During that time, I wrote what I called “full moon lunes,” three-line, three-syllable, three-word per line poems that were prayers to my womb to welcome healing and expel the pain I’d absorbed from being Black and bleeding and alive and the un/healed histories of my ancestors, lineage, and community. As a person who absorbs so much of what’s around me, it was important that I let go of what I could in a form that echoed the physical boundaries pain can create and transcend them. At least two pieces in fist of wind are in lunes or borrow from the form. I wrote fist of wind because I wanted to have conversations with other Black people about periods and healing from violence, whatever the source.
Proust wrote “Perfume is that last and best reserve of the past, the one which when all our tears have run dry, can make us cry again!” The Perfume Thief by Timothy Schaffert offers a vivid and striking story that exemplifies this observation. A whiff of a scent conjures up an event in the past, transporting one to that moment where a smell becomes indelible in the catalog of one’s senses. In a novel imbued with deception hidden in plain sight, perfume emerges as the most powerful and truthful presence in this redolent tale of Nazi Occupied Paris during World War II.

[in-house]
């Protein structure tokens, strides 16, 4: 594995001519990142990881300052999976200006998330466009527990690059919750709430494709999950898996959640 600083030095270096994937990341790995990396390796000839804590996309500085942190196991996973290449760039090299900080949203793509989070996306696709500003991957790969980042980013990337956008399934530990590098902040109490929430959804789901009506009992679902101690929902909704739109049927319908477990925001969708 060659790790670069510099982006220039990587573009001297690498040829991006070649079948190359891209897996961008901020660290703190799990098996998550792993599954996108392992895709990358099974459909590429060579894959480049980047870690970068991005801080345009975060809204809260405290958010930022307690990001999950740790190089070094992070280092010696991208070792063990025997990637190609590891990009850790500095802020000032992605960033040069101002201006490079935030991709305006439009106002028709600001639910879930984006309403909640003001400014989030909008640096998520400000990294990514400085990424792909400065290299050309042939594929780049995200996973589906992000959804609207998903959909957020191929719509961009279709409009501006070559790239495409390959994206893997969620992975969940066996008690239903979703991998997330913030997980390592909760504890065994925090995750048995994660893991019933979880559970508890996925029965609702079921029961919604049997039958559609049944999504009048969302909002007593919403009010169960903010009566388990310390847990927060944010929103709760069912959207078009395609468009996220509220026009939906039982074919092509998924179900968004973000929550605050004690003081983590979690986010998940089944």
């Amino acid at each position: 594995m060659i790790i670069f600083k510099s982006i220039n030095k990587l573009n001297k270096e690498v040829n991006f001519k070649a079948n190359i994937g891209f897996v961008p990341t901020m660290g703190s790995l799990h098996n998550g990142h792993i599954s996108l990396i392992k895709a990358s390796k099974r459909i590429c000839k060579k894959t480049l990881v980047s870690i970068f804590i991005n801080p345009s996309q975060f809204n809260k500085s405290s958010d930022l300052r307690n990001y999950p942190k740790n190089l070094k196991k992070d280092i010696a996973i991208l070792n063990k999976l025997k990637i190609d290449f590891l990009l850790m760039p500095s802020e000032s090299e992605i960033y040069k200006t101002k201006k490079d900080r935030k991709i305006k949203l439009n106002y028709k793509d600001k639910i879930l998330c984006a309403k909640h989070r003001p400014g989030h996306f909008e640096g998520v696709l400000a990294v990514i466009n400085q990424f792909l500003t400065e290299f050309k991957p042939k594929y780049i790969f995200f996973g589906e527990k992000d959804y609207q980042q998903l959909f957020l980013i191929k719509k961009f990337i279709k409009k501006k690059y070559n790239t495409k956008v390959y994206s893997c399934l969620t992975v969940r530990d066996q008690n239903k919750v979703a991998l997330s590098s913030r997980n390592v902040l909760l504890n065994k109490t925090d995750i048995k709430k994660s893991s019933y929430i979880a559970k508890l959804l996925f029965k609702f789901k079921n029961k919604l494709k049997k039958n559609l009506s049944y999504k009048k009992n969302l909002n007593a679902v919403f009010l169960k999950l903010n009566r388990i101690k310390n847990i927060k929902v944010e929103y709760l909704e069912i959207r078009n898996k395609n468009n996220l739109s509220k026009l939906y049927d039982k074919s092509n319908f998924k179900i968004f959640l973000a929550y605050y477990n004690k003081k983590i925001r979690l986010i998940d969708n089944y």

It’s six months since the Nazis took over Paris. An American ex-pat lesbian, seventy-two-year-old Clementine, spends her days creating perfumes on the first floor of her house, formerly a school for young gentlemen, which serves as her laboratory and shop. At night, Clem dresses in her best menswear to move around the dingier side of Parisian nightlife. Accompanying Clem on her nightly excursions is Blue, named after his stunning blue eyes, a twenty-one-year-old gay Frenchman, who escaped his abusive uncle to find the school. Most nights Clem and Blue, in matching tuxedos, head to Madame Boulette’s, a brothel that hosts a lively and seedy cabaret. At Madame Boulette’s, they visit their friend, Day Shabillée, an American singer known for a sentimental hit twenty years ago.
As Clem’s reputation as a perfumer precedes her, Madame Boulette also hires our hero to produce signature fragrances for her girls. With a candid first-person voice, Clem’s empathy, tinged with cynicism, establishes itself in her relationships. Day summons Clem to Madame Boulette’s in hopes of convincing her to help her friend, Zoë St. Angel, the daughter of a famous Jewish perfumer, Monsieur Pascal.
… the novel evokes a tapestry of smells and their obscure origins. Paris is wistfully recalled through the scents of each character’s freedom before the war.
The Nazis have taken Pascal away and a superior intelligence officer, Oskar Voss, is ensconced in his house. Zoë receives a note from her father adorned with a special symbol which she knows is the key to finding her father’s perfume secrets, including the formula of the eponymous perfume he created for her. Faced with the reality of the Occupation, she wants to reconcile with her father after a seventeen-year absence. She asks Clem to help her find his book before it falls into Voss’s hands. Voss believes the diary contains a perfume recipe that can disguise the use of a fatal gas which he hopes will solidify his worth in Hitler’s estimation. Clem herself has an ulterior motive for finding Pascal’s book: she thinks it will confirm her suspicions that Pascal stole a perfume from her.